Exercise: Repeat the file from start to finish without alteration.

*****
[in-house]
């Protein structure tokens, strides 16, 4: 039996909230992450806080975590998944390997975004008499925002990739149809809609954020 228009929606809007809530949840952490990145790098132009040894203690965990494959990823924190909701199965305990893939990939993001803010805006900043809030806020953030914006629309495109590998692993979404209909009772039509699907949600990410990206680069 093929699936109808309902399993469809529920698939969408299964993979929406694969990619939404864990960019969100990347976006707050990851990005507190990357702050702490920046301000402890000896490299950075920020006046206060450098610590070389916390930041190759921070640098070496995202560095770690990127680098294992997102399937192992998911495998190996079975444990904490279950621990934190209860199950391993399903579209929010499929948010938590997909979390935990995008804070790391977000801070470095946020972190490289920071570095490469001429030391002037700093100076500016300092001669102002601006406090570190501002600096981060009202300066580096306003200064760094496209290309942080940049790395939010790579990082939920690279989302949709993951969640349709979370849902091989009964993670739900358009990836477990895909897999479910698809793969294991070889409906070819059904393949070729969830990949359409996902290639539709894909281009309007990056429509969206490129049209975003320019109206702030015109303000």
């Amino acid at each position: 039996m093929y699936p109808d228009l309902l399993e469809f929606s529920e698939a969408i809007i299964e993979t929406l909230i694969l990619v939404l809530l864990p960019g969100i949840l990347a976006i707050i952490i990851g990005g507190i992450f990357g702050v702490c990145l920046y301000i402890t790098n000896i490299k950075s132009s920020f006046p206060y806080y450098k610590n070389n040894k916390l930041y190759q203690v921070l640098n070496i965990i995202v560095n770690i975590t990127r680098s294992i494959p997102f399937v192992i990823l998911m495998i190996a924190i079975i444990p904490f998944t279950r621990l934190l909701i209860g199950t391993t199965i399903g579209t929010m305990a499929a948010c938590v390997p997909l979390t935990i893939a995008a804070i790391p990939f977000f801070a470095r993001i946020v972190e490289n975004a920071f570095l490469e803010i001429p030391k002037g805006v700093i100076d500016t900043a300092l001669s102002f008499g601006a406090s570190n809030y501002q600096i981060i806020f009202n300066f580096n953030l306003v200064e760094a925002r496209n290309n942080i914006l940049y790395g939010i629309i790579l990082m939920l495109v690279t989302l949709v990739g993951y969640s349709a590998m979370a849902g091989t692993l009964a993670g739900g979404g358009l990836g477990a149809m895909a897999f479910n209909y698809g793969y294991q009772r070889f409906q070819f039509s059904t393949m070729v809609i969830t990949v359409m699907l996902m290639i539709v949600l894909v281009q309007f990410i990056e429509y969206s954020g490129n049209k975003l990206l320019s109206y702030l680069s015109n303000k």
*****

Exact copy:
[in-house]
């Protein structure tokens, strides 16, 4: 039996909230992450806080975590998944390997975004008499925002990739149809809609954020 228009929606809007809530949840952490990145790098132009040894203690965990494959990823924190909701199965305990893939990939993001803010805006900043809030806020953030914006629309495109590998692993979404209909009772039509699907949600990410990206680069 093929699936109808309902399993469809529920698939969408299964993979929406694969990619939404864990960019969100990347976006707050990851990005507190990357702050702490920046301000402890000896490299950075920020006046206060450098610590070389916390930041190759921070640098070496995202560095770690990127680098294992997102399937192992998911495998190996079975444990904490279950621990934190209860199950391993399903579209929010499929948010938590997909979390935990995008804070790391977000801070470095946020972190490289920071570095490469001429030391002037700093100076500016300092001669102002601006406090570190501002600096981060009202300066580096306003200064760094496209290309942080940049790395939010790579990082939920690279989302949709993951969640349709979370849902091989009964993670739900358009990836477990895909897999479910698809793969294991070889409906070819059904393949070729969830990949359409996902290639539709894909281009309007990056429509969206490129049209975003320019109206702030015109303000």
């Amino acid at each position: 039996m093929y699936p109808d228009l309902l399993e469809f929606s529920e698939a969408i809007i299964e993979t929406l909230i694969l990619v939404l809530l864990p960019g969100i949840l990347a976006i707050i952490i990851g990005g507190i992450f990357g702050v702490c990145l920046y301000i402890t790098n000896i490299k950075s132009s920020f006046p206060y806080y450098k610590n070389n040894k916390l930041y190759q203690v921070l640098n070496i965990i995202v560095n770690i975590t990127r680098s294992i494959p997102f399937v192992i990823l998911m495998i190996a924190i079975i444990p904490f998944t279950r621990l934190l909701i209860g199950t391993t199965i399903g579209t929010m305990a499929a948010c938590v390997p997909l979390t935990i893939a995008a804070i790391p990939f977000f801070a470095r993001i946020v972190e490289n975004a920071f570095l490469e803010i001429p030391k002037g805006v700093i100076d500016t900043a300092l001669s102002f008499g601006a406090s570190n809030y501002q600096i981060i806020f009202n300066f580096n953030l306003v200064e760094a925002r496209n290309n942080i914006l940049y790395g939010i629309i790579l990082m939920l495109v690279t989302l949709v990739g993951y969640s349709a590998m979370a849902g091989t692993l009964a993670g739900g979404g358009l990836g477990a149809m895909a897999f479910n209909y698809g793969y294991q009772r070889f409906q070819f039509s059904t393949m070729v809609i969830t990949v359409m699907l996902m290639i539709v949600l894909v281009q309007f990410i990056e429509y969206s954020g490129n049209k975003l990206l320019s109206y702030l680069s015109n303000k």